Fort Hall Indian Reservation
The Fort Hall Reservation – Home of the Shoshone-Bannock Festival held the second weekend in August.
A great deal has changed for the first Americans over centuries, but a great deal has remained the same. The Shoshone and Bannock tribes were granted 1.8 million acres in Eastern Idaho under the Fort Bridger Treaty of 1868. Survey errors, treaties, and promises both kept and broken moved the boundaries of the tribal lands to as little as 418 thousand acres and back to their present area of almost 544 thousand acres.
You are welcome to our home. There are parts of the reservation off limits to casual visits in an effort to protect the ecology of the Snake River Plain. We hope you will find our Reservation educational and interesting. In addition to being home to the tribes, the reservation holds several industries which will benefit the traveler. A must see is a collection of Native American art and artifacts at an unusual shop called The Clothes Horse. Over generations the Shoshone Bannock tribes have developed a particular style and quality which is considered world class, some of their pieces are on display at the Smithsonian.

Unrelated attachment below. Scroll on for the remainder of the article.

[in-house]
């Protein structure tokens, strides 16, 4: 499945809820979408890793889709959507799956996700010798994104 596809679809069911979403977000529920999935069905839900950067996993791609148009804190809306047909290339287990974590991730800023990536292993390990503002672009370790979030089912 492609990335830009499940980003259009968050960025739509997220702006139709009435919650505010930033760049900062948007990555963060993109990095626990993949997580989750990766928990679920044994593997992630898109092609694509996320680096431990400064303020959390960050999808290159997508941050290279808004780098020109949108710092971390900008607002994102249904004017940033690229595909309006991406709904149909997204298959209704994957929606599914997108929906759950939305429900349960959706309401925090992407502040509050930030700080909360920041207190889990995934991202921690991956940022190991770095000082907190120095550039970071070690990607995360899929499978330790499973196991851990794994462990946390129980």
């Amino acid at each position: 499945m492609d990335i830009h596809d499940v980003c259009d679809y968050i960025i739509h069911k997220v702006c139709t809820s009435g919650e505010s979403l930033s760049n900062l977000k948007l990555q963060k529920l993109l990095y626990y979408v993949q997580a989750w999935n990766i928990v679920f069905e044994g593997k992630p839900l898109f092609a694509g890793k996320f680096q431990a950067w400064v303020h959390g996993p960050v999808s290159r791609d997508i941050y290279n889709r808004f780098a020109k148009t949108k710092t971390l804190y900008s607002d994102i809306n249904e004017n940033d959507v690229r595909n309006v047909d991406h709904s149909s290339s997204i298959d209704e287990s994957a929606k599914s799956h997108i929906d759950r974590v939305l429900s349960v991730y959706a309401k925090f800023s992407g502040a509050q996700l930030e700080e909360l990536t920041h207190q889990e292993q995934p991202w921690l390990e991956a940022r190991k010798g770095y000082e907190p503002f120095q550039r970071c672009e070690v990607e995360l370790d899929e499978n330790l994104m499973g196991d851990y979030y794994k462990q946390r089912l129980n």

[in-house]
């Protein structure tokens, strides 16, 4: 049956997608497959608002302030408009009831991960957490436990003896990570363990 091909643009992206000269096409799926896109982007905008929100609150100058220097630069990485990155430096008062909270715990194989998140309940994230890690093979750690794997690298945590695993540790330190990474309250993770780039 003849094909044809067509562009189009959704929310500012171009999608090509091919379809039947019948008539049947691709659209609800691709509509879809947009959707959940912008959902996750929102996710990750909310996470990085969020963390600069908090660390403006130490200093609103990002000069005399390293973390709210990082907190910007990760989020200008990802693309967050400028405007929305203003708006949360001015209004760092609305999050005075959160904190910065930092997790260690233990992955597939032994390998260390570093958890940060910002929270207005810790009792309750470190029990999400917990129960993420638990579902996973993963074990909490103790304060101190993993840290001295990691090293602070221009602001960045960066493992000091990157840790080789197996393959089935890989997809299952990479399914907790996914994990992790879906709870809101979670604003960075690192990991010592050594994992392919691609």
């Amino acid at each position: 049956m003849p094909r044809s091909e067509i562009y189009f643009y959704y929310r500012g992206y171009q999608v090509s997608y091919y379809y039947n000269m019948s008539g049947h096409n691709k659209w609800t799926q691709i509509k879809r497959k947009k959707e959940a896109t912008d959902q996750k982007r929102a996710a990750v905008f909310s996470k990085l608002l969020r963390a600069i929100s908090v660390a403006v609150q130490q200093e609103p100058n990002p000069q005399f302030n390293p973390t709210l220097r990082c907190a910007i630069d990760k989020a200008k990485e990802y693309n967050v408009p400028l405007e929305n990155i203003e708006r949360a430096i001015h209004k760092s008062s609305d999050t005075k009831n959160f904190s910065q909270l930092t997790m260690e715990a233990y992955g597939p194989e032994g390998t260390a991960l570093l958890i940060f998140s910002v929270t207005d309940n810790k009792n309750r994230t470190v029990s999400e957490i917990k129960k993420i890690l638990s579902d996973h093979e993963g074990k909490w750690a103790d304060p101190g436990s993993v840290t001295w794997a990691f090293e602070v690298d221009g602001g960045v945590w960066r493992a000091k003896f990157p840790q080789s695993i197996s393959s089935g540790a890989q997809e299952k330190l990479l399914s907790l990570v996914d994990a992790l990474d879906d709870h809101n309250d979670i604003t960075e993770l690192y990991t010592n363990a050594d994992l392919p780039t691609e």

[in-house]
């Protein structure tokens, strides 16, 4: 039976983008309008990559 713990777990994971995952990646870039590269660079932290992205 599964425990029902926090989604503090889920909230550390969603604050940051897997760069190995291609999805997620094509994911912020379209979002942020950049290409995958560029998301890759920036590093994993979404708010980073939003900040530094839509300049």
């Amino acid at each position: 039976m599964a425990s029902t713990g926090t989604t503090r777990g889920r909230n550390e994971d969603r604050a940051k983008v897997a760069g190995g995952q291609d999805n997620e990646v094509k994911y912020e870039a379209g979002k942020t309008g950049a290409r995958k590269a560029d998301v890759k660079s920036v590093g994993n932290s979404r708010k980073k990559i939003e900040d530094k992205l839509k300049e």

Your first stop, the Shoshone Bannock Tribal Museum!
The museum is open from 10 am till 6 pm April through October and until 5 pm November through March.
The Shoshone Bannock Tribal Museum tells the story of the tribes and of the west. For example most residents of the United States have heard of the explorers Lewis & Clark. Did you know they were guided by a Lemhi Shoshone woman named Sacajawea? The Shoshone Bannock Indian Festival and All Indian Rodeo is the second weekend of August each year. Tribes from the United States and Canada gather for this four day celebration. The public is welcome and there is a small admission fee. The tribes also exercise sovereign status in the operation of gaming. East Idaho’s only High Stakes Bingo, with up to $2,000,000 in prizes is found at I-15’s Exit 80, and Casinos featuring electronic lucky tab machines are at Exit 80 and I-86’s Exit 52. Some of the machines operate in French and Spanish as well as English.